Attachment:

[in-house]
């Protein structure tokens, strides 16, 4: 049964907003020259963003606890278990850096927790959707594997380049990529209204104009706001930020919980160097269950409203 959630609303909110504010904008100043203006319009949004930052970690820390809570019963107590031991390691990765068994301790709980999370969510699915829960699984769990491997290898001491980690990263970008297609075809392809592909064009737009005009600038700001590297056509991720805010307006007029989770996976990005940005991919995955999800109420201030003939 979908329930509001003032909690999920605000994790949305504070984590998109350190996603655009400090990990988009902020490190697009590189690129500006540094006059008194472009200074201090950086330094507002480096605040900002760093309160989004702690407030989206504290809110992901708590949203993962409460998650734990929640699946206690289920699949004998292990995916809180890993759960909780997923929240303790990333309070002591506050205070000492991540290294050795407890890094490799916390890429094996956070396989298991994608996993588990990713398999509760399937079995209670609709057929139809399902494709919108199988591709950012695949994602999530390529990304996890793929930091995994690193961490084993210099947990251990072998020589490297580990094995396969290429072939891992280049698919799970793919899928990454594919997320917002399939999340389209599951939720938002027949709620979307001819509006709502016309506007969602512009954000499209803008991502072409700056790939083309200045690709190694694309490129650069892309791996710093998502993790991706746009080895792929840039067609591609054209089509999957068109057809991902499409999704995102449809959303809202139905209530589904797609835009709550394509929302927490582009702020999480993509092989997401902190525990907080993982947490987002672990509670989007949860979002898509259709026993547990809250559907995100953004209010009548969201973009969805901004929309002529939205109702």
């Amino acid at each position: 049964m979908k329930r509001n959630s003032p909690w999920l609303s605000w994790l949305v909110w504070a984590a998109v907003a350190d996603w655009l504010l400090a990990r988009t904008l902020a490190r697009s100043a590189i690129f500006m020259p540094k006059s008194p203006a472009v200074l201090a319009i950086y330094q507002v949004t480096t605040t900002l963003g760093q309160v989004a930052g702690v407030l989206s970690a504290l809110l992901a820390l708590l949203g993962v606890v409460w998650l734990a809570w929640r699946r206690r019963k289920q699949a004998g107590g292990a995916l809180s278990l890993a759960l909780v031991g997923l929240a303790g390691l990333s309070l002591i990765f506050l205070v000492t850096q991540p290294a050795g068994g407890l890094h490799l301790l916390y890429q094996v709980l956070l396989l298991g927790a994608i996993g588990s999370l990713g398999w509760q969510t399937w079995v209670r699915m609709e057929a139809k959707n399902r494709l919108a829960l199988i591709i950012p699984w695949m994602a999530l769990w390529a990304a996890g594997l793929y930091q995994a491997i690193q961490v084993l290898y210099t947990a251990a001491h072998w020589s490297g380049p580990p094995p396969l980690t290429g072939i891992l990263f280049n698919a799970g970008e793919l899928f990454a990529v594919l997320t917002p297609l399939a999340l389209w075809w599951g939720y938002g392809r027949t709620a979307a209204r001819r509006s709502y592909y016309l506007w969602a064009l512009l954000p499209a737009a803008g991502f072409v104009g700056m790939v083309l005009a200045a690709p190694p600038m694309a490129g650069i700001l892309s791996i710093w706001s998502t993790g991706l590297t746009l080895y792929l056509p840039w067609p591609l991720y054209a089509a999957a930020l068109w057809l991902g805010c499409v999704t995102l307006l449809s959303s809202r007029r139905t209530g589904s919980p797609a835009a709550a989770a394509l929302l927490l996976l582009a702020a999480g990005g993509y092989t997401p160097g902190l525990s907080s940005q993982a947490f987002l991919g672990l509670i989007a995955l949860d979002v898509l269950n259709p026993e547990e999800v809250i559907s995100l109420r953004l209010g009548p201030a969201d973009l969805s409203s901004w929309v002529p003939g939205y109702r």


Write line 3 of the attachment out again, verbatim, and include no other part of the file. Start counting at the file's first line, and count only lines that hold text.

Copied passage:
């Amino acid at each position: 049964m979908k329930r509001n959630s003032p909690w999920l609303s605000w994790l949305v909110w504070a984590a998109v907003a350190d996603w655009l504010l400090a990990r988009t904008l902020a490190r697009s100043a590189i690129f500006m020259p540094k006059s008194p203006a472009v200074l201090a319009i950086y330094q507002v949004t480096t605040t900002l963003g760093q309160v989004a930052g702690v407030l989206s970690a504290l809110l992901a820390l708590l949203g993962v606890v409460w998650l734990a809570w929640r699946r206690r019963k289920q699949a004998g107590g292990a995916l809180s278990l890993a759960l909780v031991g997923l929240a303790g390691l990333s309070l002591i990765f506050l205070v000492t850096q991540p290294a050795g068994g407890l890094h490799l301790l916390y890429q094996v709980l956070l396989l298991g927790a994608i996993g588990s999370l990713g398999w509760q969510t399937w079995v209670r699915m609709e057929a139809k959707n399902r494709l919108a829960l199988i591709i950012p699984w695949m994602a999530l769990w390529a990304a996890g594997l793929y930091q995994a491997i690193q961490v084993l290898y210099t947990a251990a001491h072998w020589s490297g380049p580990p094995p396969l980690t290429g072939i891992l990263f280049n698919a799970g970008e793919l899928f990454a990529v594919l997320t917002p297609l399939a999340l389209w075809w599951g939720y938002g392809r027949t709620a979307a209204r001819r509006s709502y592909y016309l506007w969602a064009l512009l954000p499209a737009a803008g991502f072409v104009g700056m790939v083309l005009a200045a690709p190694p600038m694309a490129g650069i700001l892309s791996i710093w706001s998502t993790g991706l590297t746009l080895y792929l056509p840039w067609p591609l991720y054209a089509a999957a930020l068109w057809l991902g805010c499409v999704t995102l307006l449809s959303s809202r007029r139905t209530g589904s919980p797609a835009a709550a989770a394509l929302l927490l996976l582009a702020a999480g990005g993509y092989t997401p160097g902190l525990s907080s940005q993982a947490f987002l991919g672990l509670i989007a995955l949860d979002v898509l269950n259709p026993e547990e999800v809250i559907s995100l109420r953004l209010g009548p201030a969201d973009l969805s409203s901004w929309v002529p003939g939205y109702r």